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Tornadoes at Ashland and Illiopolis, Illinois - May 3, 2021
I ended my personal pandemic tornado drought this day with 4 in central Illinois. My previous tornado was June 15, 2019, and my last real opportunity that I am sure I would have scored on was the May 28, 2020 Illinois event. COVID travel restrictions prevented me from making that 3-hour drive to that target southeast of the Quad Cities. The Great Plains season last year was a no-show, so even though I was free to travel after Illinois finally lifted their non-essential travel ban on May 29, no further opportunities for tornadoes presented themselves (at least ones I am sure I would have succeeded at). Now that I am fully vaccinated (I received my second shot on April 1) and there are no travel restrictions or quarantine orders to worry about, I am very thankful to be free to travel normally this season.
I began this day undecided if I wanted to stay in the St. Louis metro for an isolated storm depicted by short-term models, or go up to the I-72 corridor for a strong storm shown there. Supercell parameters in both targets were similar. Instability (MLCAPE) and deep-layer shear were better in the STL metro, but low-level instability and surface vorticity were better in the northern target. I finally chose to head north halfway between the two targets to hedge my options, reluctant to leave the bubbling cumulus field west of St. Louis that was starting to generate radar echoes. But as that southern area continued to struggle while the northern storm near Quincy continued gaining strength, it was soon clear that the I-72 corridor would be the better play.
I arrived at the storm at Concord, where I could see a persistent RFD cut slicing into a large rain-free base. I stayed close to this feature with the visible circulation just to my north, though the storm was moving east fast enough that it wasn't quite a leisurely process. Every time I stopped, the RFD quickly caught up to me within 30 seconds. During one such stop west of Ashland, a rope funnel appeared overhead under the RFD gust front shelf cloud:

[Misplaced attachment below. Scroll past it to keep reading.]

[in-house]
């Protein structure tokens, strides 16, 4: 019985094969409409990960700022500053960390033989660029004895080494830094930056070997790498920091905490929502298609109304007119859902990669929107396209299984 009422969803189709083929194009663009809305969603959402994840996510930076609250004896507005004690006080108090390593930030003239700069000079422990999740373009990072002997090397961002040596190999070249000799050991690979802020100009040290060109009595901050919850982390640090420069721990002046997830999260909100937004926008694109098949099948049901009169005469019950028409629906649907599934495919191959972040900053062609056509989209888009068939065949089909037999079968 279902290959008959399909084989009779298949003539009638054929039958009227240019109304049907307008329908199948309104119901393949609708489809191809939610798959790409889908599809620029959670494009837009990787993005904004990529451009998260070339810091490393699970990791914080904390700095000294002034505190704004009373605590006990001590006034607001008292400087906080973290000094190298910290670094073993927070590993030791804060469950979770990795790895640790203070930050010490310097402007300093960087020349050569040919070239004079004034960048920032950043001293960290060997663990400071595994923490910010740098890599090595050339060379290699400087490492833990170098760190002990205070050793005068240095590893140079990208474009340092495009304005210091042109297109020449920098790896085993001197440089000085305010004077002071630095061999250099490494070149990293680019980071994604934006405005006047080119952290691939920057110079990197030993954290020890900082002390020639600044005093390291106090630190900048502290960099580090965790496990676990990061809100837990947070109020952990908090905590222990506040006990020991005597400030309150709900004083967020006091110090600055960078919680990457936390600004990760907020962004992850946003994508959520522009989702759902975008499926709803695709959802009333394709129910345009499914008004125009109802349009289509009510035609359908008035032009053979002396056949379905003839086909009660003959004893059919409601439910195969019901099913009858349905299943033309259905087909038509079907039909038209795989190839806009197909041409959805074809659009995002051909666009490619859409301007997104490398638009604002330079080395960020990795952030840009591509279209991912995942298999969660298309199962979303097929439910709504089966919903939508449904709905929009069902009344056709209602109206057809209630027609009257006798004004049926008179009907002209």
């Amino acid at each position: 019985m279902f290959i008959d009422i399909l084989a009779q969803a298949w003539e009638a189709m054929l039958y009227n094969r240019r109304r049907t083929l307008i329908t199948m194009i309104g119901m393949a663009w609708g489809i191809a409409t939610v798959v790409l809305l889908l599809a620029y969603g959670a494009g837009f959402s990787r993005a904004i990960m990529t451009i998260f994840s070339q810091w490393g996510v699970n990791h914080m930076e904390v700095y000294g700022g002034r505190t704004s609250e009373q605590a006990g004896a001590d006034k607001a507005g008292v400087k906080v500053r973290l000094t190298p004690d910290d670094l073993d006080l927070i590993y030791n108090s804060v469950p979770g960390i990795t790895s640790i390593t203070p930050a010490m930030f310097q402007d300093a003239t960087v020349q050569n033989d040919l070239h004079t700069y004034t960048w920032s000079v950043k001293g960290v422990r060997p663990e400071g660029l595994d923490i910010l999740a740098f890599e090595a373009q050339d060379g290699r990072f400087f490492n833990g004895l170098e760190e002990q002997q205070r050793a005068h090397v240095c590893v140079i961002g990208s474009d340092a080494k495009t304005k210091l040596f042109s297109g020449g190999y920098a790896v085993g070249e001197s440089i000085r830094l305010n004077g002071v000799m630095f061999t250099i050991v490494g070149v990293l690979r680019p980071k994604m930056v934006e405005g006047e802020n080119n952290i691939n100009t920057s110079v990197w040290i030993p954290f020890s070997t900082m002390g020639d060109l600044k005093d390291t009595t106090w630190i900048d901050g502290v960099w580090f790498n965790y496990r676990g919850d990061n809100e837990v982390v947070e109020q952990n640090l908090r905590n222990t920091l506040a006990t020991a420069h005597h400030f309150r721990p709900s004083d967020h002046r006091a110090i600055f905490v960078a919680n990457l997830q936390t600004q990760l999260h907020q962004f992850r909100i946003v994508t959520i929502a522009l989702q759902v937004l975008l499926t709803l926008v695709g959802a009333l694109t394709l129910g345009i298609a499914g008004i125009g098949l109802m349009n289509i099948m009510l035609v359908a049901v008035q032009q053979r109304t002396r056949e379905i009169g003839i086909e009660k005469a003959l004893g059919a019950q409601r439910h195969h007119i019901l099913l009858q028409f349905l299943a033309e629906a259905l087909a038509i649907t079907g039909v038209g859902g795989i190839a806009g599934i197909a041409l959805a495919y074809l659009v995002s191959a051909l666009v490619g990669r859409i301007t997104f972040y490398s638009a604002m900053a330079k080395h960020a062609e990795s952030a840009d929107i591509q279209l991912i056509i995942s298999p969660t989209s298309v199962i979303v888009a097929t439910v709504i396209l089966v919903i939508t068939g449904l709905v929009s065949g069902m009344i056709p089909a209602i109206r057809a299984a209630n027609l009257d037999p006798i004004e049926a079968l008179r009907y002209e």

I fell behind the RFD while making a northward jog west of Ashland, and caught up to it on the east side of town right as the storm produced a large dusty tornado about a mile to my northeast.
After this tornado dissipated, I managed to stay ahead of the storm until Salisbury. At that location, there were no roads available to cross the Sangamon River - I would need to go either 5 miles north to the next bridge, or go south through the northern part of Springfield. The storm seemed to be continuing its trend of turning right, so I chose south via the Springfield route to make it to I-72. During this transit with numerous traffic lights and slow speed limits, the storm gained considerable ground on me. I finally was able to catch up again via I-72, witnessing another dusty tornado to my southeast near Dawson from the interstate.
I finally made it ahead of the storm and back into good position at Illiopolis. Here, dramatic structure and a rapidly rotating wall cloud approached from the west. It wasn't long before the third tornado of the day spun up under this feature, once again as a large dirt whirl spinning under the wall cloud.
Cropped view of tornado:
Just before I left to reposition east, another small vortex spun up in the field to my southwest. I scrambled to get the camera on it, barely grabbing this shot before it moved behind buildings and trees.
Lightning had been rather lackluster up to this point in the day, so I had not had an opportunity to shoot any high speed footage. Suddenly north of Blackland, I found myself in the middle of a great cloud-to-ground lightning barrage. While I love close lightning, it is problematic for high speed video for 2 reasons: one, a close bolt won't have many leader steps at high framerates (you really want long lengths of lightning channel, meaning at a distance of at least 2 miles), and two, being close means it's harder to get a bolt in frame with them striking all around you. Therefore, I failed at catching any bolts on high speed at this point. My front dashcam did catch a bolt striking a tree a fifth of a mile away. The rolling shutter on my dashcams is very bad, meaning only slivers of the bolts get captured - but one upward leader and some secondary arcing at ground level is visible. This is a collage of several frames:
I tried to get southeast to put some distance between the storm and me for high speed shots, but by then, the lightning barrage had faded. The supercell quickly transitioned to a bowing squall line south of Decatur, racing southeast with a nice shelf cloud, but offering nothing more of interest for me. I ducked out of its way at Sullivan and started the 2-hour drive back home.
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